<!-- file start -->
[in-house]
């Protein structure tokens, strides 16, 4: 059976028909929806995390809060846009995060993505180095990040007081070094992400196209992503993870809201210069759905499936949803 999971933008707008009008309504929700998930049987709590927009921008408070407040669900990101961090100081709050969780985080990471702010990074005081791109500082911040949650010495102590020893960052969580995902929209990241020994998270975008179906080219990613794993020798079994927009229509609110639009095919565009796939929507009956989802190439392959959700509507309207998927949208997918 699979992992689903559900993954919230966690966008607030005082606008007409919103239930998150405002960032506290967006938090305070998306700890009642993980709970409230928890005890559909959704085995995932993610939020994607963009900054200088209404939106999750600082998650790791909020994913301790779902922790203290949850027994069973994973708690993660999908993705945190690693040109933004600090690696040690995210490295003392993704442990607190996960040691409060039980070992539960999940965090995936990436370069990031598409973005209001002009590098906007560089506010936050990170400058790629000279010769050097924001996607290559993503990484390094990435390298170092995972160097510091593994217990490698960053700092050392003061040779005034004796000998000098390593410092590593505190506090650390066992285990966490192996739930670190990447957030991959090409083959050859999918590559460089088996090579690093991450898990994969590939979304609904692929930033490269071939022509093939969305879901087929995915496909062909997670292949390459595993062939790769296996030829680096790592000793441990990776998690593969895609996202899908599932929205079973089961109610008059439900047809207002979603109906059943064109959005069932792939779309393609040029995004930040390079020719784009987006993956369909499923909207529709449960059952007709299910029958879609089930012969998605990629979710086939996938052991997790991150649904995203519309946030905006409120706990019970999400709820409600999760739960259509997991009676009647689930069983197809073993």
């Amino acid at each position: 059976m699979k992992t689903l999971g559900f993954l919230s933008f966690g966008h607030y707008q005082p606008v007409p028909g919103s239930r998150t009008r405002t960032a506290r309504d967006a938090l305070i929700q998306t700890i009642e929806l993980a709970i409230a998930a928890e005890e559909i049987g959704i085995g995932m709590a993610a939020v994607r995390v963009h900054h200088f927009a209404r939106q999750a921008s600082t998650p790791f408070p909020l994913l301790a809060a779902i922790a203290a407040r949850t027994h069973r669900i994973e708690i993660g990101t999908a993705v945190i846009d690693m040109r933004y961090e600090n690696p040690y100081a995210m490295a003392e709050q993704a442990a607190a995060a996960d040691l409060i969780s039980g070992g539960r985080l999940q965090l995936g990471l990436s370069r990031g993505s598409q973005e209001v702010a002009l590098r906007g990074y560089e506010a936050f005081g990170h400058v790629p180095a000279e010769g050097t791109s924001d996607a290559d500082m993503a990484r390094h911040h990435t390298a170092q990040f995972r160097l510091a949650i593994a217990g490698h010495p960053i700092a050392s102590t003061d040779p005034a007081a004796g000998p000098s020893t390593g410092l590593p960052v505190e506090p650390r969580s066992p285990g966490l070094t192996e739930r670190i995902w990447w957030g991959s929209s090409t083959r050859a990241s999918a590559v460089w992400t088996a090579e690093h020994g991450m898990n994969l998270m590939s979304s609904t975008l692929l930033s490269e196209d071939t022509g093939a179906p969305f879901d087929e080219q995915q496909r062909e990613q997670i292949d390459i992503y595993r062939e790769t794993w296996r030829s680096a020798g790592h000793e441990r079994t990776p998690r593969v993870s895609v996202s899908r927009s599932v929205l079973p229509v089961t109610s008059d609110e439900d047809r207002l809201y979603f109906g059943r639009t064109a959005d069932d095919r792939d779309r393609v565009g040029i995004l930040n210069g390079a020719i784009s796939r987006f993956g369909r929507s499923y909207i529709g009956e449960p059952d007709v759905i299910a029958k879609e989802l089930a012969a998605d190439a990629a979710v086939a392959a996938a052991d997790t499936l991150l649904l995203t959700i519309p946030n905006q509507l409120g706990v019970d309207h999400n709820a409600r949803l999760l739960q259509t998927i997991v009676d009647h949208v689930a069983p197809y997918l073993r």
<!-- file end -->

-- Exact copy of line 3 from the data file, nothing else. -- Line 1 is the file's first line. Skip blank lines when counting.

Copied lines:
């Amino acid at each position: 059976m699979k992992t689903l999971g559900f993954l919230s933008f966690g966008h607030y707008q005082p606008v007409p028909g919103s239930r998150t009008r405002t960032a506290r309504d967006a938090l305070i929700q998306t700890i009642e929806l993980a709970i409230a998930a928890e005890e559909i049987g959704i085995g995932m709590a993610a939020v994607r995390v963009h900054h200088f927009a209404r939106q999750a921008s600082t998650p790791f408070p909020l994913l301790a809060a779902i922790a203290a407040r949850t027994h069973r669900i994973e708690i993660g990101t999908a993705v945190i846009d690693m040109r933004y961090e600090n690696p040690y100081a995210m490295a003392e709050q993704a442990a607190a995060a996960d040691l409060i969780s039980g070992g539960r985080l999940q965090l995936g990471l990436s370069r990031g993505s598409q973005e209001v702010a002009l590098r906007g990074y560089e506010a936050f005081g990170h400058v790629p180095a000279e010769g050097t791109s924001d996607a290559d500082m993503a990484r390094h911040h990435t390298a170092q990040f995972r160097l510091a949650i593994a217990g490698h010495p960053i700092a050392s102590t003061d040779p005034a007081a004796g000998p000098s020893t390593g410092l590593p960052v505190e506090p650390r969580s066992p285990g966490l070094t192996e739930r670190i995902w990447w957030g991959s929209s090409t083959r050859a990241s999918a590559v460089w992400t088996a090579e690093h020994g991450m898990n994969l998270m590939s979304s609904t975008l692929l930033s490269e196209d071939t022509g093939a179906p969305f879901d087929e080219q995915q496909r062909e990613q997670i292949d390459i992503y595993r062939e790769t794993w296996r030829s680096a020798g790592h000793e441990r079994t990776p998690r593969v993870s895609v996202s899908r927009s599932v929205l079973p229509v089961t109610s008059d609110e439900d047809r207002l809201y979603f109906g059943r639009t064109a959005d069932d095919r792939d779309r393609v565009g040029i995004l930040n210069g390079a020719i784009s796939r987006f993956g369909r929507s499923y909207i529709g009956e449960p059952d007709v759905i299910a029958k879609e989802l089930a012969a998605d190439a990629a979710v086939a392959a996938a052991d997790t499936l991150l649904l995203t959700i519309p946030n905006q509507l409120g706990v019970d309207h999400n709820a409600r949803l999760l739960q259509t998927i997991v009676d009647h949208v689930a069983p197809y997918l073993r």